It is for precisely this reason that Italianist scholar Rhiannon Welch has critiqued the rush to label new literature produced by postcolonial migrants in Italy as “hybrid”, because this term actually works to obscure the relations of power that this literature actually challenges –especially when these texts are reframed and marketed as “colorful” works for predominantly white audiences to consume. Drawing on Robert Young, she writes in Intimate Truth and (Post)colonial Knowledge (an essay which appears in the aforementioned Andall and Duncan volume) that “today’s cultural model of multicultural conviviality requires a reification of difference in order to arrive at a presumably more agreeable, because politically reconfigured, homogenization.”
Indeed, one could say that the postcolonial migrations of the last four decades into Italy have catalyzed a profound ‘identity crisis’ in the sense that they has forced Italy to grapple with its colonial legacy. This is ‘the empire striking back,’ as scholars at the Center for Contemporary Cultural Studies once wrote. One response has been to say that there was something different and more benign about Italian colonialism. Alessandro Triulzi, writing about reworking and revisioning of Italian colonial memory, describes this as an ever-shifting process of “displacing the colonial event and diluting it into a hybrid haze of nostalgia for the colonial period”.
When Hybridity Becomes Post-racial Colorblindness
Our particular critique of neoliberal, colonial nostalgia, or race-blind inflections of meticciato is rooted in generations of thought by feminist, queer of color, and anticolonial theorists. Indeed, it is not uncommon for analyses of hybridity or meticciato begin with Gloria Anzaldua’s path-breaking and genre-defying text Borderlands/La Frontera. Distressingly, however, an alarming number of scholars and commentators tend to forget that Anzaldua sees the figure of the mestiza as occupying a privileged position to view the world from a perspective that inhabits, rather than resolves, contradiction and ambiguity. Postcolonial feminist scholar Paola Bacchetta has noted that Anzaldua preferred that her work not be “quoted out of context.” Despite Bacchetta’s warnings, what is neglected when Anzaldua’s words are appropriated to support arguments about “transcending difference” is that she was never working with an abstract, metaphorical mestiza. She wrote from her own embodied experiences as a lesbian feminist of color who resisted the violence of borders through a radical politics of self-naming.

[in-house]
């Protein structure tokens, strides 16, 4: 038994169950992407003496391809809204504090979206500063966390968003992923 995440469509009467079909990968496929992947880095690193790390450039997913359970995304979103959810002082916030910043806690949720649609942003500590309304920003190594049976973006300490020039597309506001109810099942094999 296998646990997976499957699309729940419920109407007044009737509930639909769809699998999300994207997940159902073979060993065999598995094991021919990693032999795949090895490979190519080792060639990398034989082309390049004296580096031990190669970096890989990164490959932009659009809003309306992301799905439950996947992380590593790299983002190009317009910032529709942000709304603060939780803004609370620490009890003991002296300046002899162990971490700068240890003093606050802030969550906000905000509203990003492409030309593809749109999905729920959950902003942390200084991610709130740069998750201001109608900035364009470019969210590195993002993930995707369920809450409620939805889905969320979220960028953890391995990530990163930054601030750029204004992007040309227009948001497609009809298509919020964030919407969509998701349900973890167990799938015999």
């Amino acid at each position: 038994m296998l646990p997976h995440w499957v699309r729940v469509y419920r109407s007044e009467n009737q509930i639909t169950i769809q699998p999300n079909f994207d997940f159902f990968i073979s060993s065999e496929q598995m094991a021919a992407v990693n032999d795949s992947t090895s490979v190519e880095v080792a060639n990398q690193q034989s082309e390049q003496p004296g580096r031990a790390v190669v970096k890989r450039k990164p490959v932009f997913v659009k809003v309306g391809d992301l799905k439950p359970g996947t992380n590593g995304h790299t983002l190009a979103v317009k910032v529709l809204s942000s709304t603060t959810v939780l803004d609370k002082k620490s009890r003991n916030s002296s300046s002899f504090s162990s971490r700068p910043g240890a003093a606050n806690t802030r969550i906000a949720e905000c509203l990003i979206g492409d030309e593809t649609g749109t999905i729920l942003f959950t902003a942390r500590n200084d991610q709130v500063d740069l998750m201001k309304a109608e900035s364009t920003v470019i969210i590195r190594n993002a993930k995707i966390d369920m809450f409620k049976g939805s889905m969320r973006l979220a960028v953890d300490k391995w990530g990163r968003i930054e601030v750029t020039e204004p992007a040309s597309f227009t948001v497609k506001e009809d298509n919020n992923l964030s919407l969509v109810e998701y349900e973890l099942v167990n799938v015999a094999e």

And, as Sabine Broeck points out, there is still a great deal of conceptual ambiguity about what we mean when we talk about hybridity or meticciato: “The question whether hybridity is chosen or imposed, accepted or rejected is decisive but often remains hidden under a certain aestheticization of the phenomenon”. This ambiguity has dangerous consequences, because the aestheticization of hybridity does not take into account power relations. It ignores the horrific conditions under which many instances of hybridity are made possible, from the sexual violation of enslaved women to the brutality of colonial practices of economic extraction—the grotesque intimacies of imperial domination that are glossed as instances of colorful and even transgressive “contamination”.